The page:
After reading my most recent article, How Our Voting Method Brings Out Our Worst, my son, Ian said, “Dad, they’re never going to change the voting method.”
He may be right, but if there was ever “a right time to do it” that time is now. If there was ever a time when the public is ready for change that time is now. In fact with the support of national organizations like FairVote, local governments across the country are trying out different voting methods in hopes of getting fairer elections. But local governments generally do not face the extreme polarization we see in national elections. National elections are what we need to fix and it’s already happening.
A Congressional House race in Maine was just resolved using a form of ranked choice voting called the “instant run-off” and the plurality winner didn’t win…
Not since “No Child Left Behind” (declaring that every child should perform at or above the 40th percentile,) has Congress shown such incompetence in comprehending simple math.
This was quite apparent in Susan Collins’ 40 minute justification of her yes vote! We all understand this cannot be decided either way with absolute certainty; but her conclusion that the “more likely than not” standard should apply, is deeply flawed. This standard would apply if we were deciding which of two candidates should be elevated to the Supreme Court. There are scores of equally qualified candidates; and finding one without such a sordid past, just can’t be that hard. Basically Collins has said the probability that Kavanaugh has lied, is somewhere below the 50 percentile mark. Now I don’t know if he lied about everything; but it’s pretty clear from both sworn and volume of volunteered testimony, he lied about some things. And it can’t be that hard to find a candidate who at least pretends to be non-partisan! Continue reading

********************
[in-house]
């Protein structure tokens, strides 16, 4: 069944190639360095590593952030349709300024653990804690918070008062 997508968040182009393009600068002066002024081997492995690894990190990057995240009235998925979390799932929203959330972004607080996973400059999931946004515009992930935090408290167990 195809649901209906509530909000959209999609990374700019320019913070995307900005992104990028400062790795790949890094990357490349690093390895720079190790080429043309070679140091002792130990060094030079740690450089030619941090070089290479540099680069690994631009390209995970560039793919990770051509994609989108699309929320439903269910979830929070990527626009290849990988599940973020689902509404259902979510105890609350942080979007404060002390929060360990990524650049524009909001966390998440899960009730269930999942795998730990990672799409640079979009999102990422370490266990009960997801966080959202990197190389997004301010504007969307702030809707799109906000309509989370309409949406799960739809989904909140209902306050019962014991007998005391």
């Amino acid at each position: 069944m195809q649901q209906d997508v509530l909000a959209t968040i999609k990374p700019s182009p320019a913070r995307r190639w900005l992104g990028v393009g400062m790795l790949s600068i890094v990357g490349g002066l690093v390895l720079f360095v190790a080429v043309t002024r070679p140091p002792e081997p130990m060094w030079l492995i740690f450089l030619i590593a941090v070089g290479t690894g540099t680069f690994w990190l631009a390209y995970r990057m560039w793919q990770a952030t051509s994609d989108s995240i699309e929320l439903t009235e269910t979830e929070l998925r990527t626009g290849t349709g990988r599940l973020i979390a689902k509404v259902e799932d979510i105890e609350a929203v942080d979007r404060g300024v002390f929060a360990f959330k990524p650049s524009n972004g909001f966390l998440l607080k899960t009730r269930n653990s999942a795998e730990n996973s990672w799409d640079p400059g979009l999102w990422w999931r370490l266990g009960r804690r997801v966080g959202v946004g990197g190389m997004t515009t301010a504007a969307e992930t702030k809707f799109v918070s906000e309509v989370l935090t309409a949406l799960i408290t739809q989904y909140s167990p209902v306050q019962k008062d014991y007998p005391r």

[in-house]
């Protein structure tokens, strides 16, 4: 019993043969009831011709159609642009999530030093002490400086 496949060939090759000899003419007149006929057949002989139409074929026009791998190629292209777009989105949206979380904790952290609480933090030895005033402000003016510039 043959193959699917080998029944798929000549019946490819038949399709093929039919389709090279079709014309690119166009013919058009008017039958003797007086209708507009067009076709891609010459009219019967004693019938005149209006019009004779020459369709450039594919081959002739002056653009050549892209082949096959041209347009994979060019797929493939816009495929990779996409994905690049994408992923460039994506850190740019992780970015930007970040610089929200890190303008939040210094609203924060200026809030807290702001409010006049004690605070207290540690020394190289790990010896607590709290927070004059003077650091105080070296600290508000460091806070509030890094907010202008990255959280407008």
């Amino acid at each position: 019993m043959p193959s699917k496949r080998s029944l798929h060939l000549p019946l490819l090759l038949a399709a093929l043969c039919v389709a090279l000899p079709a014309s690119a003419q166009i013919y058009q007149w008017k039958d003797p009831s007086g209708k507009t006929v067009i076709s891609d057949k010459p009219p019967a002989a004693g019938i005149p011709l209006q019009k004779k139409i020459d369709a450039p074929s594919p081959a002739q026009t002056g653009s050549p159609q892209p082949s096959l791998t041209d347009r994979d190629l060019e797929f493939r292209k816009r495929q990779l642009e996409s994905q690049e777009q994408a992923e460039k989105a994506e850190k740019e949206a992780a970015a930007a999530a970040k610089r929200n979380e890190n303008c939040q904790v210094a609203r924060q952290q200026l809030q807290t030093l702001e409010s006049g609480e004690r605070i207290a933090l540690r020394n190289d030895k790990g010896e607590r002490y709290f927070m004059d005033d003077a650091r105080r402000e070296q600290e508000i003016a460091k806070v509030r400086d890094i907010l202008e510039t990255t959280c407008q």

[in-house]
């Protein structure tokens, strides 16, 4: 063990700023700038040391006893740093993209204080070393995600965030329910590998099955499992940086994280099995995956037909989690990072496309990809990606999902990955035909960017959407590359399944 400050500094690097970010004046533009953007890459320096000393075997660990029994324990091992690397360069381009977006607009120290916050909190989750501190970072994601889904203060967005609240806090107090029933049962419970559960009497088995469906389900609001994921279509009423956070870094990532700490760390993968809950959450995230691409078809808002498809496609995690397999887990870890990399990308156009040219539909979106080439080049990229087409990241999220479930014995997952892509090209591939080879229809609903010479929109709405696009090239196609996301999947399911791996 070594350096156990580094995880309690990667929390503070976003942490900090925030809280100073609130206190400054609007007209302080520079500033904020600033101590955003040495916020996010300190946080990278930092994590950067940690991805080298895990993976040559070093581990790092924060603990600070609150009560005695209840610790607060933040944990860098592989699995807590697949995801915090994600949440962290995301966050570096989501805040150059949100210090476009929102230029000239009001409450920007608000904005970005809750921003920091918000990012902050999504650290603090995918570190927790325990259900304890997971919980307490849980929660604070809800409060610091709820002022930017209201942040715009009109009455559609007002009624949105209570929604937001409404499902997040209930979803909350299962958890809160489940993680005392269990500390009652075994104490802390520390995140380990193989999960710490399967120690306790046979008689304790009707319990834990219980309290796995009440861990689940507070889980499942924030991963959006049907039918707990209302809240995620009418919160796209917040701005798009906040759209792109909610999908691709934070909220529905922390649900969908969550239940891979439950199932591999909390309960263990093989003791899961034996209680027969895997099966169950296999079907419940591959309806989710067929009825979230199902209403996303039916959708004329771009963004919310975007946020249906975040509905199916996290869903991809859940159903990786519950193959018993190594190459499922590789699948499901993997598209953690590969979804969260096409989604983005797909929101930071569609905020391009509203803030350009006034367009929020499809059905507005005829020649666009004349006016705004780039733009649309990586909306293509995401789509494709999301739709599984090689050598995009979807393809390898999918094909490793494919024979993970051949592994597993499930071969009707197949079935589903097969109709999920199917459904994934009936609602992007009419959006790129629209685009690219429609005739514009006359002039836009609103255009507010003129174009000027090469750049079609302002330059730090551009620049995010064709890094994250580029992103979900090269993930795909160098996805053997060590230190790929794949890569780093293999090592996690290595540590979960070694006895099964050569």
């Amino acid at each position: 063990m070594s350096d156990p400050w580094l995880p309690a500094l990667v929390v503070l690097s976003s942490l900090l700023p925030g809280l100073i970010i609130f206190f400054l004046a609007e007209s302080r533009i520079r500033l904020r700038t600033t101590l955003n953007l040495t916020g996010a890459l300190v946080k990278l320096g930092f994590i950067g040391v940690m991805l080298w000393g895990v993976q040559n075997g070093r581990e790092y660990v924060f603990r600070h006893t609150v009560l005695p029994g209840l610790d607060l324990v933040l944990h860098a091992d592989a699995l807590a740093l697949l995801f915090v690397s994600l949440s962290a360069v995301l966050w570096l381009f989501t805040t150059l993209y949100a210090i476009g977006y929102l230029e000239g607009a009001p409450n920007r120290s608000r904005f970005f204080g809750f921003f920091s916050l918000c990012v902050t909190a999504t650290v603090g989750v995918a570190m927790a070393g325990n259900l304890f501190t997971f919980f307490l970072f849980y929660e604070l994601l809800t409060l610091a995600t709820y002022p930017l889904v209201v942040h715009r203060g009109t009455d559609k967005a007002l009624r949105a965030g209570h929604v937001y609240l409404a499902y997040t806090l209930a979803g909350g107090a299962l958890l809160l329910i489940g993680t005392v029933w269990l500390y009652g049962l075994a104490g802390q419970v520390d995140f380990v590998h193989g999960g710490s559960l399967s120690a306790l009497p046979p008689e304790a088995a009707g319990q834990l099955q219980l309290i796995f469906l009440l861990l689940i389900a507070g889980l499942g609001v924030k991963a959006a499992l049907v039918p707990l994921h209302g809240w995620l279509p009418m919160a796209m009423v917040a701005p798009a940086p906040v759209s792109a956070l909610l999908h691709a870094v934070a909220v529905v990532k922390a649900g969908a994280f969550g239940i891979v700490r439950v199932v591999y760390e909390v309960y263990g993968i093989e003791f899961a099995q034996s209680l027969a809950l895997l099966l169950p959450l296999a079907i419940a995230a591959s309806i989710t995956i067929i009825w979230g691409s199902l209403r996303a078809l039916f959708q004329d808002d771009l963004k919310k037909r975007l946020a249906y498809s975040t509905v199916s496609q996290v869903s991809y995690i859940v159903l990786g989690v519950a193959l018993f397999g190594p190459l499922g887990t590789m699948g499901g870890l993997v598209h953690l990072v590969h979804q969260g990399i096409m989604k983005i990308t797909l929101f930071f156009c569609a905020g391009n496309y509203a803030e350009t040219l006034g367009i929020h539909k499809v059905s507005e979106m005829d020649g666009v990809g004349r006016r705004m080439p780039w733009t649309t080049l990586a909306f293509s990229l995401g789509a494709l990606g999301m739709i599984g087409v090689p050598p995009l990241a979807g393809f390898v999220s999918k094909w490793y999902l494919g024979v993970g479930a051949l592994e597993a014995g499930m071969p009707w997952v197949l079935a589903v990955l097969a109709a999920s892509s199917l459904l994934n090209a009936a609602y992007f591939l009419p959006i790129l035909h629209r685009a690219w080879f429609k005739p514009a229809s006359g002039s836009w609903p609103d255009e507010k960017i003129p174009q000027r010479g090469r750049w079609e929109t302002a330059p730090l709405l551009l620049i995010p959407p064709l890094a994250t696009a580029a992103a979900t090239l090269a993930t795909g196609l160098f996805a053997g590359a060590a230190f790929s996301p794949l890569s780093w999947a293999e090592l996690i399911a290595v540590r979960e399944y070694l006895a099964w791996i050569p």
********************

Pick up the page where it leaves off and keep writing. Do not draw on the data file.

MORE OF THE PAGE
Lindsey, what world do you live in? We’re talking about turning him down for a job, something we’ve all survived and got on with our lives. A hiring decision requires only a preponderance of the evidence that you have the best candidate, not guilt beyond the shadow of a doubt. Besides you missed the point entirely; this isn’t about his reputation or her reputation, it’s about decisions, some of them life or death decisions affecting some three hundred million Americans for years to come. Continue reading
Usually we think of eulogies as remembrances, goodbyes or of a passing, but all who spoke for McCain this past week spoke with inspiration and hope for the future, even a call for urgency as in this Hemingway quote from Obama’s eulogy;
Today is only one day in all the days that will ever be. But what will happen in all the other days that ever come can depend on what you do today.
I could find no better words to express my admiration to this man. But I would like to propose a plan to turn his principles and ideals into productive action for future generations to come. Continue reading
From my August 22, 2018 letter to Senator Grassley.
It’s been almost two years since I wrote you about Trump’s statement on the “Access Hollywood” tape. As he was about to meet my niece Arianne Zucker he told Billy Bush, “When you’re a star they’ll let you do it. You can do anything.” I asked you, “Is it true; will you let him do anything?” It’s time for you to give us an answer….
We tend to think of polarization and divisiveness as symptoms of the current administration in the U.S. and maybe they will just disappear with future elections; well that’s not going to happen. This has been trending for over forty years and getting rid of Trump will not change this. Putin’s efforts to undermine the institutions of democracies around the world exploits this vulnerability, but this only highlights how bad it can get. With or without Putin’s help polarization will bring an end to many democratic regimes. Continue reading
As published in Grinnell Herald Register on July 9, 2018
The Washington Post recently published an article entitled Give ranked choice voting a shot. Believe me if we do we’ll never go back. Ranked choice voting (RCV) is better by orders of magnitude. The idea of ranking your choices in order of preference is really not that hard for voters to understand.
As a matter of clarification RCV is not the same thing as instant run-off voting (IRV) as implied in the article. RCV is simply the format of the ballot allowing us to rank our choices whereas IRV is the algorithm most commonly used for sorting out the winner. Continue reading